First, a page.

Dear Abby: Traveling with us, friends won’t stop calling, texting their kids

Reader is losing patience with their obsession and is tempted to end a 25-year tradition of vacations together.

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DEAR ABBY: For the last 25 years, we have gone on several weekend getaways with another couple. They are now suggesting a one-week vacation together. The issue is, they constantly either talk to or text their children while we are with them. They call to tell them the weather and where we’re eating, get updates on their various sporting events, etc.

We also have children and grandchildren, but we wait until we return home to reconnect and hear about their weekend and tell about ours. We love our kids, but we don’t need to be constantly connected.

Except for us, this couple’s entire social life appears to revolve around their children’s lives, and it is pretty much all they talk about. We’re not sure we can tolerate this for an entire week. We don’t want to lose these friends, but don’t know how to decline a week of this. Please advise. — VACATION FROM THE VACATION

DEAR VACATION: Constantly texting and calling in the presence of others is rude. Because you are hesitant to call them on it, try this: Unless they know you take weeklong vacations with other friends, tell them you prefer shorter visits with other couples. In their case, it’s the truth.

DEAR ABBY: My boyfriend and I have been dating for more than a decade. We’re nearly 30 now. We are happy not being married, and we both agreed early in our relationship that we would not have kids.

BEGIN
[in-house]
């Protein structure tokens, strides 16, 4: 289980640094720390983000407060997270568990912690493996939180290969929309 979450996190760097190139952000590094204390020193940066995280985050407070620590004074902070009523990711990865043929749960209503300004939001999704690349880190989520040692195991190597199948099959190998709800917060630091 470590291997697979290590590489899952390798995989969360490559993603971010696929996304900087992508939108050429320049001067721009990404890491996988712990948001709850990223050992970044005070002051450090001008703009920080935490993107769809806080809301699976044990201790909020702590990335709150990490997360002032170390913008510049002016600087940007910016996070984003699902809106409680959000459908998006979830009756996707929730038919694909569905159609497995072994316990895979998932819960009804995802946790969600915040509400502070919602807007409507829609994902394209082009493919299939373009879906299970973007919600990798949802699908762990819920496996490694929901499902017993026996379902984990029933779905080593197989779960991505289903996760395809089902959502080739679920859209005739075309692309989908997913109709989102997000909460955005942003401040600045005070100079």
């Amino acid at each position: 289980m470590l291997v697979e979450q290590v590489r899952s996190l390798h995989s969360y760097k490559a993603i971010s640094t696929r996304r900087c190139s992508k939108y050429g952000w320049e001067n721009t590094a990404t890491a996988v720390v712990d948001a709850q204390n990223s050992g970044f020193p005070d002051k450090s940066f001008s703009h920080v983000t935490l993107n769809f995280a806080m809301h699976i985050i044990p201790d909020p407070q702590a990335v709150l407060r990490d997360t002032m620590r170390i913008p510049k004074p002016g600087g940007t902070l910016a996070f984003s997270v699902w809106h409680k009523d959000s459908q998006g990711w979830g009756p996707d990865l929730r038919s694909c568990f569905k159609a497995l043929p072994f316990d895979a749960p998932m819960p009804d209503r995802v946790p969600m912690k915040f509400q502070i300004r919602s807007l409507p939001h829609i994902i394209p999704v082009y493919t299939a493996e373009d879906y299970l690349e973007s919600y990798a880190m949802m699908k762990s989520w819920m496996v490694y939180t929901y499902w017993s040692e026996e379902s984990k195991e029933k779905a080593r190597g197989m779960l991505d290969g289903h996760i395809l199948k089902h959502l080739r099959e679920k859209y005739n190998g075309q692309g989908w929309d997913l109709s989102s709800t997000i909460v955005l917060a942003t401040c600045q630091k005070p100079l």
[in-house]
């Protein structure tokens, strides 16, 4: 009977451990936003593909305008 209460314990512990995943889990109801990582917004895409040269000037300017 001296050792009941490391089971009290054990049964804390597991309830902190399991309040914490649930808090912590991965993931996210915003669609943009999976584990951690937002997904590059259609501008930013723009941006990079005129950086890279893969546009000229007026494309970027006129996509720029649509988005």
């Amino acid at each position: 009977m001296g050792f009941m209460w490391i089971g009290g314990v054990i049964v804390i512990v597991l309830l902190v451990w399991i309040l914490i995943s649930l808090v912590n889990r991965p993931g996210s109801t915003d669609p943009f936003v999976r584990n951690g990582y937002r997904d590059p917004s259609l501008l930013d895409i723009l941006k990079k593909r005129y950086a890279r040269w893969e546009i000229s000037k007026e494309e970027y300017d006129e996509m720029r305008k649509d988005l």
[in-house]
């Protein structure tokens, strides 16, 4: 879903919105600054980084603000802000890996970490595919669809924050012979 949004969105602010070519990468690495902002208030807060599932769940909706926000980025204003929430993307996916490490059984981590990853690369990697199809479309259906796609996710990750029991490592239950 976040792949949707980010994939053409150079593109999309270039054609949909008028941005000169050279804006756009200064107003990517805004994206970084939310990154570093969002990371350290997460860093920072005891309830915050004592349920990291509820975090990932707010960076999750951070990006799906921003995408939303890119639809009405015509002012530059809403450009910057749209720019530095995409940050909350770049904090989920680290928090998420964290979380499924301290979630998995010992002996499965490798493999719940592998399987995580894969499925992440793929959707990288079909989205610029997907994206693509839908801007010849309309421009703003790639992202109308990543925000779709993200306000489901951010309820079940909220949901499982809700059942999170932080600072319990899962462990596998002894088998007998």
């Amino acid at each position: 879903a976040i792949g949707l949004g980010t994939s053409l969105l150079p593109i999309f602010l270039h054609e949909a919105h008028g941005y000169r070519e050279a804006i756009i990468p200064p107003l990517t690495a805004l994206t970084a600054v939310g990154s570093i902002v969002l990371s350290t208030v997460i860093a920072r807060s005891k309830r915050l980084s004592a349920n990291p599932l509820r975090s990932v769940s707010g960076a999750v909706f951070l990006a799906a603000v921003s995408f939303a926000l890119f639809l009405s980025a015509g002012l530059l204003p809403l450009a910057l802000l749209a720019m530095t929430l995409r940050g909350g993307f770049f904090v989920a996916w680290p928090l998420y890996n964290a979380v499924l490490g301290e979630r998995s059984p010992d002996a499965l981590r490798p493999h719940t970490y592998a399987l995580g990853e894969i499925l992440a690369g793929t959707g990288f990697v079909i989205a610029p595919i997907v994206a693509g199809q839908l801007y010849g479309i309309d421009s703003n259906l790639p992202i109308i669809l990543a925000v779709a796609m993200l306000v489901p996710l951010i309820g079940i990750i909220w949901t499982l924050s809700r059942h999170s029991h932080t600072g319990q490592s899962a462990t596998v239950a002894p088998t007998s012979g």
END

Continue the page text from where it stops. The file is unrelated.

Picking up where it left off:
All of a sudden, my boyfriend has decided he wants children. I said maybe in the future, but he feels we’re running out of time. I still don’t want kids, and it’s for selfish reasons. I enjoy traveling, having time to myself and just the two of us, peace and quiet, being able to do what I want when I want without having to worry about kids. Is that so wrong? Where do we go from here? — AT ODDS IN MONTANA

DEAR AT ODDS: After 10-plus years, “the future” has arrived. It appears you and your boyfriend have reached a large fork in the road. From here you either go your separate ways or agree to relationship counseling to see if there may be a way to bridge this gap.

DEAR ABBY: I recently received an email from the grade school-aged son of a close friend, which included a link requesting funding to support his school sports program. My friend told me to expect such an email.

I’m not certain how to respond, as I always encouraged my children to communicate face-to-face when soliciting funds for their school programs, but that was years ago, and I realize this is a new era. It just seems so impersonal to ask for money electronically, especially when I barely know the young man. Are my expectations wrong? How would you handle this? — CHECK’S IN THE E-MAIL

DEAR CHECK’S IN: Despite how the request was made, if you want to support the program, do so. If not, then don’t. Personally, I would ignore the email, and if I was asked about it, I would politely decline.

Dear Abby is written by Abigail Van Buren, also known as Jeanne Phillips, and was founded by her mother, Pauline Phillips. Contact Dear Abby at or P.O. Box 69440, Los Angeles, CA 90069.

Abby shares more than 100 of her favorite recipes in two booklets: “Abby’s Favorite Recipes” and “More Favorite Recipes by Dear Abby.” Send your name and mailing address, plus check or money order for $16 (U.S. funds), to: Dear Abby, Cookbooklet Set, P.O. Box 447, Mount Morris, IL 61054-0447. (Shipping and handling are included in the price.)

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